- Could be a nice girl or a single lady?
- No really - there is - there’s somebody. Hang on I’ll just…there they are again, the Risler Cooperative. There’s a ring of computers at that place I’m sure of it; Rubavenusta, Lutea, Kakome and Jawela. These people are talking and discussing my site, sitting next to each other, like in a row of computers I reckon? The thing is they never leave a comment and never travel away from the home page, it’s weird.
- I’d try and get some rest if I were you; it’s nearly two in the morning. When’s the last time you looked out of a window or stepped out of the front door?
- Oh, it’s OK. Anyway we’re in English time; Americans are five hours behind us. To them it’s nearly nine o’clock. Just in time to log on and search blogs. I gotta keep onto this thing; I need to follow the various patterns of behaviour. You should see this graph, everything’s happening so fast.
- You know you could be just tracking repetitive machines programmed to sift sites and throw them into directories. I’ve read about this sort of thing somewhere.
- No I think that these are genuine people I’m contacting out there. I just wish that I could find more information about them. Some further sign of their actual presence.
- There is a one in a million chance that a stray internet surfer will land in your area, you do realise that. I have this mental image of that Ruba bod. A kind of robotic number crunching machine digging trenches through the multi layers of internet resources, sucking the blogger sap that seeps from the fields of information. A kind of automated machine programmed to engage and replicate itself throughout the blogger systems.
- Hey you know, maybe it’s a person, with a name and everything.
- Called Rubavenusta?
- Well…er, maybe that’s just his password…or something.
- I doubt it.
- You’re so negative. I think that there’s a whole array of people out there, real people, with real bodies investigating and thinking about my work. The only thing is this software has trouble telling how long people stay in the site, reading stuff. Twenty seconds isn’t long enough. I got this Skype thing online that lets you actually talk to people free. I could speak to those people if I could find em.
- They might be trivialising it and calling it crap to their mates. They could be putting a block on your site coming into their browser. Hey, that’s an idea.
- They wouldn’t do that?
- Of course they wouldn’t, you know so much about them don’t you?
- Enough, you ought to have more belief in humankind you know Owen. There is such a thing as blogging etiquette you know.
-Who knows they could write one thing and say another, couldn’t they?
- There’s this person from Jackson City. At first I thought it was like a search engine or something y’know, automatically loading my page every week, but I am beginning to think that it’s actually a real person. Wouldn’t it be nice to have a regular reader?
- Probably programmed to have reader-like characteristics, it would make for a slightly more intelligent android for your collection.
- The ‘Deadcat’ person has popped his head up again. That’s three times this week. I’ve come to the conclusion that it really is a kind of search engine. I’ve Googled it and er, I’m pretty sure. Also he arrives at exactly 2.14.66 pm every day.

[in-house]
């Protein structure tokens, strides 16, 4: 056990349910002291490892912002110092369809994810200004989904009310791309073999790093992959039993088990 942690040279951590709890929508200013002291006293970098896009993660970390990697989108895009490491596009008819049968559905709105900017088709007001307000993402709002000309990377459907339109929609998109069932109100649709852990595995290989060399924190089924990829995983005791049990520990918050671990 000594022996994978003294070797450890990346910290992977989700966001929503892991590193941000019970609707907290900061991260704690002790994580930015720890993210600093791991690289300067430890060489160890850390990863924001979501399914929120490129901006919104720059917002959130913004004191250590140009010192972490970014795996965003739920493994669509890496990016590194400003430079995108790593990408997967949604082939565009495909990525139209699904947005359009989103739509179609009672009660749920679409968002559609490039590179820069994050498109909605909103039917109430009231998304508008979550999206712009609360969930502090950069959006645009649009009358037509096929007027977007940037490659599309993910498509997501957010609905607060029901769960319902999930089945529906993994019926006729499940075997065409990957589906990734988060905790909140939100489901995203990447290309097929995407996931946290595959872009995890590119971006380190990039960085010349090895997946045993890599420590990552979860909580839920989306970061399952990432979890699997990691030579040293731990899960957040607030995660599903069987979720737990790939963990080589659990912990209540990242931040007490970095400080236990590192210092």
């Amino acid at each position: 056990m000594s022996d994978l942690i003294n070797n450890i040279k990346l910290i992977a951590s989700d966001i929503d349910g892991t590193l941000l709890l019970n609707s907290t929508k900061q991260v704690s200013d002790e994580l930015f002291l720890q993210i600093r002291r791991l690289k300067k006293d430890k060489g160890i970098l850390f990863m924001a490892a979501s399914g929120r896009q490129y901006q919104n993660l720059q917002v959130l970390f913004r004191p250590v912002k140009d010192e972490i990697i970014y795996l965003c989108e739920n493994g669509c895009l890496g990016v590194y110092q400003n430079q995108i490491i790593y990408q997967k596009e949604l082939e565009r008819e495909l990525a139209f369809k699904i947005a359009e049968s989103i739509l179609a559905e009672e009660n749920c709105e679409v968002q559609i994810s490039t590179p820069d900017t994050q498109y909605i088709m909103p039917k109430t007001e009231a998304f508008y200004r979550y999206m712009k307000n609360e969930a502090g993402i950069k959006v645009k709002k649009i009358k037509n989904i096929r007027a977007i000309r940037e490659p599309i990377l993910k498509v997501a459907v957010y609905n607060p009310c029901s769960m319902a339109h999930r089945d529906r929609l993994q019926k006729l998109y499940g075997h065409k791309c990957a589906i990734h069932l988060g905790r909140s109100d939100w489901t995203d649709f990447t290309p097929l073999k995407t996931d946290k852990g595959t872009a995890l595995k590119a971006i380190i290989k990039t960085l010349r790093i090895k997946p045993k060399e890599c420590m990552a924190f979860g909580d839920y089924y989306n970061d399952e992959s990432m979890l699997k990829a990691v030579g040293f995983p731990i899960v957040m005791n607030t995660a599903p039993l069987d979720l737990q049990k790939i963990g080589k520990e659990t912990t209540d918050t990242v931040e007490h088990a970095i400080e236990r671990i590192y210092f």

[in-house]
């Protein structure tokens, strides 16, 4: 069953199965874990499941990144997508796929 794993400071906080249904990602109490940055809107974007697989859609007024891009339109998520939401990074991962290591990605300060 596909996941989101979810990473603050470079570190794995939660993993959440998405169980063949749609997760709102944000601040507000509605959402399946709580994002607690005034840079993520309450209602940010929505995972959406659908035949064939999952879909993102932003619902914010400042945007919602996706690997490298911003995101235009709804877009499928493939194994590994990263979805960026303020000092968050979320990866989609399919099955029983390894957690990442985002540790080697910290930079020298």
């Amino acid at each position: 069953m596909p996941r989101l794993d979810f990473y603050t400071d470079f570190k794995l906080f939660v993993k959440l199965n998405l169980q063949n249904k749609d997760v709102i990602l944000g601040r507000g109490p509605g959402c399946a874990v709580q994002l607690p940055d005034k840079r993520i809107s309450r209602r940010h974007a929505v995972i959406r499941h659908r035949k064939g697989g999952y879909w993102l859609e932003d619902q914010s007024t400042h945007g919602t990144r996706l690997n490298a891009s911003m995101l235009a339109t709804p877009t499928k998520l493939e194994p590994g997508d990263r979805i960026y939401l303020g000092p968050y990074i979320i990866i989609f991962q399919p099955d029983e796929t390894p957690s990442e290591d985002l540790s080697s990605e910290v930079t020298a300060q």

- Told you. Replicants the lot of them.
- Owen, you’ve been watching too many Sci-Fi movies.
- Ah, but they hold the real factual data Darrus.
- Wait, wait. Just a minute…no, it’s OK, it’s the same. God I thought I had another customer there for a second…
- …Darrus…Darrus, are you there!?
- Er…just been on a little exploration. Hang on a minute…Do you live in Cherry Blossom way, Athens, Georgia? I thought you lived in Chiddsworth, South Sussex?
- Well I find that it’s sometimes best to – what!?
- That explains it then. And you say you’re twenty five but you don’t sound twenty five on the phone. Owen, tell me now - are you really twenty five?
- I am fed up with this. Right, I can’t have conversations like this any more Darrus, this is crazy.
- What! Oh, no, this is interesting…
-What? What is? What are you doing? I don’t know why I’m even listening to this.
All I know is that little numbers continue clicking over in your head in direct unison with that stat counter that you play with, replicating spurious information like a virus, hovering over every conversation we have.
I really do think that you should give this thing a rest now; you’ve been on this thing for days now, non stop. Every conversation I have with you is now dominated with you rushing off to check your statistics; it’s like your life has been taken over by this thing. All your talk these days is related in some way to the figures that spurt from that bloody machine. You haven’t been out of the flat for weeks, you’re not eating properly and you’ve lost weight apparently! I’m scared that one day when I phone your voice will have dramatically changed pitch and your conversation will be limited to what Lutea is doing, whether ‘Deadcat’ has visited yet, how long did ‘Potbelliedpig’ spend on your site?
- Don’t be silly.
- Well, you know what I mean. I suppose you either become a hunter or one of the hunted.
- Or both.
- Yes, well, it seems like this is the world you step into when you go online.